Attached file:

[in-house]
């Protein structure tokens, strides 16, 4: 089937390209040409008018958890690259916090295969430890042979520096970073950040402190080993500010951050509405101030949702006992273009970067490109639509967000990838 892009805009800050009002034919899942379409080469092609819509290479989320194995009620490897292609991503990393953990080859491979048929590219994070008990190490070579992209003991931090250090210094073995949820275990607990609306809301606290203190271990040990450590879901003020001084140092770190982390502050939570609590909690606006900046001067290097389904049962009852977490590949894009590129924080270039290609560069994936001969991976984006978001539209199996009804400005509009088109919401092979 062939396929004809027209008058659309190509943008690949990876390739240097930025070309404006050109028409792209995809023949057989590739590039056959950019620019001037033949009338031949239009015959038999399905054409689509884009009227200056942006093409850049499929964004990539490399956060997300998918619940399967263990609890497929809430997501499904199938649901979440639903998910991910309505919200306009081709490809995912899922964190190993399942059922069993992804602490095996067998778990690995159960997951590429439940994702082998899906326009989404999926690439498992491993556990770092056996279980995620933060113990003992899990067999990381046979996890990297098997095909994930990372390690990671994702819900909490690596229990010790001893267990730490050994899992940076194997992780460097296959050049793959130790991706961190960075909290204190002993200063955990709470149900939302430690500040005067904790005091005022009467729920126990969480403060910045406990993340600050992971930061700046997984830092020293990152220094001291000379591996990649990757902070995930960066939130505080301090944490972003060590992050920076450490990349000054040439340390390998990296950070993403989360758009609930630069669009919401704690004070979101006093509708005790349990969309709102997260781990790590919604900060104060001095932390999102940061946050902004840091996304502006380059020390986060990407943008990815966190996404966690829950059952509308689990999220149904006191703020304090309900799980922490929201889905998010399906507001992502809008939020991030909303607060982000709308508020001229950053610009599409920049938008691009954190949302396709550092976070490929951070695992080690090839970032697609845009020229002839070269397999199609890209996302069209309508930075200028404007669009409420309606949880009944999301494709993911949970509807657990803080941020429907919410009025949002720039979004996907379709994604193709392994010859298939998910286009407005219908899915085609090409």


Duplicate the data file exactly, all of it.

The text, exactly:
[in-house]
């Protein structure tokens, strides 16, 4: 089937390209040409008018958890690259916090295969430890042979520096970073950040402190080993500010951050509405101030949702006992273009970067490109639509967000990838 892009805009800050009002034919899942379409080469092609819509290479989320194995009620490897292609991503990393953990080859491979048929590219994070008990190490070579992209003991931090250090210094073995949820275990607990609306809301606290203190271990040990450590879901003020001084140092770190982390502050939570609590909690606006900046001067290097389904049962009852977490590949894009590129924080270039290609560069994936001969991976984006978001539209199996009804400005509009088109919401092979 062939396929004809027209008058659309190509943008690949990876390739240097930025070309404006050109028409792209995809023949057989590739590039056959950019620019001037033949009338031949239009015959038999399905054409689509884009009227200056942006093409850049499929964004990539490399956060997300998918619940399967263990609890497929809430997501499904199938649901979440639903998910991910309505919200306009081709490809995912899922964190190993399942059922069993992804602490095996067998778990690995159960997951590429439940994702082998899906326009989404999926690439498992491993556990770092056996279980995620933060113990003992899990067999990381046979996890990297098997095909994930990372390690990671994702819900909490690596229990010790001893267990730490050994899992940076194997992780460097296959050049793959130790991706961190960075909290204190002993200063955990709470149900939302430690500040005067904790005091005022009467729920126990969480403060910045406990993340600050992971930061700046997984830092020293990152220094001291000379591996990649990757902070995930960066939130505080301090944490972003060590992050920076450490990349000054040439340390390998990296950070993403989360758009609930630069669009919401704690004070979101006093509708005790349990969309709102997260781990790590919604900060104060001095932390999102940061946050902004840091996304502006380059020390986060990407943008990815966190996404966690829950059952509308689990999220149904006191703020304090309900799980922490929201889905998010399906507001992502809008939020991030909303607060982000709308508020001229950053610009599409920049938008691009954190949302396709550092976070490929951070695992080690090839970032697609845009020229002839070269397999199609890209996302069209309508930075200028404007669009409420309606949880009944999301494709993911949970509807657990803080941020429907919410009025949002720039979004996907379709994604193709392994010859298939998910286009407005219908899915085609090409």